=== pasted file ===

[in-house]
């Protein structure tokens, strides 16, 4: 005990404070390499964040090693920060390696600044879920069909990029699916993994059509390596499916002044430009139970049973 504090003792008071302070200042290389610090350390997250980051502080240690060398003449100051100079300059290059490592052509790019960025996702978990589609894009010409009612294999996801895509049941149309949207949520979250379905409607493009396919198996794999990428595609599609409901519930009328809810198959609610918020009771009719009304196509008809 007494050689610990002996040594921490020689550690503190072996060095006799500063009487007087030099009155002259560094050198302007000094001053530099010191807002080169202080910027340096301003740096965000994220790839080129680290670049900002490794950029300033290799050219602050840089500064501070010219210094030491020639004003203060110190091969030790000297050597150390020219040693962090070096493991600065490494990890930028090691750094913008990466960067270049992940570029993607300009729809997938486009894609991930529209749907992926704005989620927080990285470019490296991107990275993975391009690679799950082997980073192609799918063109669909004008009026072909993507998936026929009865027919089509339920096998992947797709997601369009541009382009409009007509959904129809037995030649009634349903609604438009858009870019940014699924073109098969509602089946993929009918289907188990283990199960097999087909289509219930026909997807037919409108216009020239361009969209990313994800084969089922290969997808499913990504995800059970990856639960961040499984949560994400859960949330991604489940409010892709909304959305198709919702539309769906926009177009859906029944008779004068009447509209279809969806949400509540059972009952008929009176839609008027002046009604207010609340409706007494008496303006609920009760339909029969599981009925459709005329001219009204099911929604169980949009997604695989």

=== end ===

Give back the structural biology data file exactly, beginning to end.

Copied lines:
[in-house]
């Protein structure tokens, strides 16, 4: 005990404070390499964040090693920060390696600044879920069909990029699916993994059509390596499916002044430009139970049973 504090003792008071302070200042290389610090350390997250980051502080240690060398003449100051100079300059290059490592052509790019960025996702978990589609894009010409009612294999996801895509049941149309949207949520979250379905409607493009396919198996794999990428595609599609409901519930009328809810198959609610918020009771009719009304196509008809 007494050689610990002996040594921490020689550690503190072996060095006799500063009487007087030099009155002259560094050198302007000094001053530099010191807002080169202080910027340096301003740096965000994220790839080129680290670049900002490794950029300033290799050219602050840089500064501070010219210094030491020639004003203060110190091969030790000297050597150390020219040693962090070096493991600065490494990890930028090691750094913008990466960067270049992940570029993607300009729809997938486009894609991930529209749907992926704005989620927080990285470019490296991107990275993975391009690679799950082997980073192609799918063109669909004008009026072909993507998936026929009865027919089509339920096998992947797709997601369009541009382009409009007509959904129809037995030649009634349903609604438009858009870019940014699924073109098969509602089946993929009918289907188990283990199960097999087909289509219930026909997807037919409108216009020239361009969209990313994800084969089922290969997808499913990504995800059970990856639960961040499984949560994400859960949330991604489940409010892709909304959305198709919702539309769906926009177009859906029944008779004068009447509209279809969806949400509540059972009952008929009176839609008027002046009604207010609340409706007494008496303006609920009760339909029969599981009925459709005329001219009204099911929604169980949009997604695989």